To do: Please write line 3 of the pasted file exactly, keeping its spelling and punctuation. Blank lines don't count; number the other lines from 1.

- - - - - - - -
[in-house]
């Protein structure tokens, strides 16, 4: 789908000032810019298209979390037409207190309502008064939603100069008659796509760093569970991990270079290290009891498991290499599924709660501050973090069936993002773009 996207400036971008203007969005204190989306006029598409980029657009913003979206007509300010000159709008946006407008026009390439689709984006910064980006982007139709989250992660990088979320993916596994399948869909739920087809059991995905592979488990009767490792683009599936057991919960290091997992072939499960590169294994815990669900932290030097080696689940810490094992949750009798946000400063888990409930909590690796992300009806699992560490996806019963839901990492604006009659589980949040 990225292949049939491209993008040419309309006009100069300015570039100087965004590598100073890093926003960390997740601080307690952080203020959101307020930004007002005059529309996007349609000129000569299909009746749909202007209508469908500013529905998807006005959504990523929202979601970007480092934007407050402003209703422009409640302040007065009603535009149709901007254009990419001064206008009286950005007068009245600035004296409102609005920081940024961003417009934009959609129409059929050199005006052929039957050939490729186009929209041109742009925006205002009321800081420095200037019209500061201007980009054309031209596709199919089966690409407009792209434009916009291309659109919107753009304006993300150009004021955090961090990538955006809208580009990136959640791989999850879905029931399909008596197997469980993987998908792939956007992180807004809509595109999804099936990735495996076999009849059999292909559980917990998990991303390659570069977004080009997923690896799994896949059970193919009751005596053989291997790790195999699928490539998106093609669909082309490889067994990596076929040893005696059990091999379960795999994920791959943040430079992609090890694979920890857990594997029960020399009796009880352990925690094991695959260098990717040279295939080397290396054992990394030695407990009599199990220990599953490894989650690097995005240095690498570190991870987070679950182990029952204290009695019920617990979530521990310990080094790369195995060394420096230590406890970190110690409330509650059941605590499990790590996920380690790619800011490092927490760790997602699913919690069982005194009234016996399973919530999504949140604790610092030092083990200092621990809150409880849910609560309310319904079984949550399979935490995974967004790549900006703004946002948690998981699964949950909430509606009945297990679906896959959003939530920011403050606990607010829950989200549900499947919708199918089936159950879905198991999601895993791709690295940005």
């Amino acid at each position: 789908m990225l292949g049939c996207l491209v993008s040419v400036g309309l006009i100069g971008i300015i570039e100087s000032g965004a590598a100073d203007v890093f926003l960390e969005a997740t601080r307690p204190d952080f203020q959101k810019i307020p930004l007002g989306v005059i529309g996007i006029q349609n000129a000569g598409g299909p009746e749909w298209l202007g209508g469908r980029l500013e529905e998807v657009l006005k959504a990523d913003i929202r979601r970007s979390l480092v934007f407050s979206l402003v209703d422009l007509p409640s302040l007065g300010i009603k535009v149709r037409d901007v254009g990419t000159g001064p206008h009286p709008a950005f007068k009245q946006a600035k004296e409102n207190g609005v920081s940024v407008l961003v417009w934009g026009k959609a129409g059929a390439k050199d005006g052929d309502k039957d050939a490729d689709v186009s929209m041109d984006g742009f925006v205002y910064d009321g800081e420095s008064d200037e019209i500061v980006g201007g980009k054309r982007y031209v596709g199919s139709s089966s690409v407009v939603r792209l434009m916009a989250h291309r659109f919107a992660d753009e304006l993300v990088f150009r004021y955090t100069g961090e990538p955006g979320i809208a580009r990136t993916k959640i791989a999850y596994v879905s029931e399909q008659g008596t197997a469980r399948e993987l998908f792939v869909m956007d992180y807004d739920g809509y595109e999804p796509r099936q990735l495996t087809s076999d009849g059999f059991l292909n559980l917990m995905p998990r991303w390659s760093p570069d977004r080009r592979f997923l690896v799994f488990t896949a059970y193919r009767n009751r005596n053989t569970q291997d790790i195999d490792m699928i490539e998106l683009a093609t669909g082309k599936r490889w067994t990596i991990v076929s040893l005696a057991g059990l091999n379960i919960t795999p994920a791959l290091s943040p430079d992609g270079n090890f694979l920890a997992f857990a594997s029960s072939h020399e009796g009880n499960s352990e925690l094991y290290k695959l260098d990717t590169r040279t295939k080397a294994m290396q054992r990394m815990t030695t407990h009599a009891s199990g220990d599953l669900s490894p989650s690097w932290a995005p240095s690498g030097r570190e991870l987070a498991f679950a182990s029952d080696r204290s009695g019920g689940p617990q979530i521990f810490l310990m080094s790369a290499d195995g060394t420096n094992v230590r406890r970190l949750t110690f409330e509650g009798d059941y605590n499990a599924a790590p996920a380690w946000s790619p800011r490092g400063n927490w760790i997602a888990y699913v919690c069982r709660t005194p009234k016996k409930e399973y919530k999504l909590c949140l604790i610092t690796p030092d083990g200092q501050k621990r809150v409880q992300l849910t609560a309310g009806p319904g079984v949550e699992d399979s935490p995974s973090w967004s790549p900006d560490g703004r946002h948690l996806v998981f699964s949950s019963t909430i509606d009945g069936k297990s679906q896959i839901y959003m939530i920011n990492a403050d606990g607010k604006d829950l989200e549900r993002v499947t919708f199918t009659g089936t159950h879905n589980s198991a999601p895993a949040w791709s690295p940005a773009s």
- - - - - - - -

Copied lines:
């Amino acid at each position: 789908m990225l292949g049939c996207l491209v993008s040419v400036g309309l006009i100069g971008i300015i570039e100087s000032g965004a590598a100073d203007v890093f926003l960390e969005a997740t601080r307690p204190d952080f203020q959101k810019i307020p930004l007002g989306v005059i529309g996007i006029q349609n000129a000569g598409g299909p009746e749909w298209l202007g209508g469908r980029l500013e529905e998807v657009l006005k959504a990523d913003i929202r979601r970007s979390l480092v934007f407050s979206l402003v209703d422009l007509p409640s302040l007065g300010i009603k535009v149709r037409d901007v254009g990419t000159g001064p206008h009286p709008a950005f007068k009245q946006a600035k004296e409102n207190g609005v920081s940024v407008l961003v417009w934009g026009k959609a129409g059929a390439k050199d005006g052929d309502k039957d050939a490729d689709v186009s929209m041109d984006g742009f925006v205002y910064d009321g800081e420095s008064d200037e019209i500061v980006g201007g980009k054309r982007y031209v596709g199919s139709s089966s690409v407009v939603r792209l434009m916009a989250h291309r659109f919107a992660d753009e304006l993300v990088f150009r004021y955090t100069g961090e990538p955006g979320i809208a580009r990136t993916k959640i791989a999850y596994v879905s029931e399909q008659g008596t197997a469980r399948e993987l998908f792939v869909m956007d992180y807004d739920g809509y595109e999804p796509r099936q990735l495996t087809s076999d009849g059999f059991l292909n559980l917990m995905p998990r991303w390659s760093p570069d977004r080009r592979f997923l690896v799994f488990t896949a059970y193919r009767n009751r005596n053989t569970q291997d790790i195999d490792m699928i490539e998106l683009a093609t669909g082309k599936r490889w067994t990596i991990v076929s040893l005696a057991g059990l091999n379960i919960t795999p994920a791959l290091s943040p430079d992609g270079n090890f694979l920890a997992f857990a594997s029960s072939h020399e009796g009880n499960s352990e925690l094991y290290k695959l260098d990717t590169r040279t295939k080397a294994m290396q054992r990394m815990t030695t407990h009599a009891s199990g220990d599953l669900s490894p989650s690097w932290a995005p240095s690498g030097r570190e991870l987070a498991f679950a182990s029952d080696r204290s009695g019920g689940p617990q979530i521990f810490l310990m080094s790369a290499d195995g060394t420096n094992v230590r406890r970190l949750t110690f409330e509650g009798d059941y605590n499990a599924a790590p996920a380690w946000s790619p800011r490092g400063n927490w760790i997602a888990y699913v919690c069982r709660t005194p009234k016996k409930e399973y919530k999504l909590c949140l604790i610092t690796p030092d083990g200092q501050k621990r809150v409880q992300l849910t609560a309310g009806p319904g079984v949550e699992d399979s935490p995974s973090w967004s790549p900006d560490g703004r946002h948690l996806v998981f699964s949950s019963t909430i509606d009945g069936k297990s679906q896959i839901y959003m939530i920011n990492a403050d606990g607010k604006d829950l989200e549900r993002v499947t919708f199918t009659g089936t159950h879905n589980s198991a999601p895993a949040w791709s690295p940005a773009s």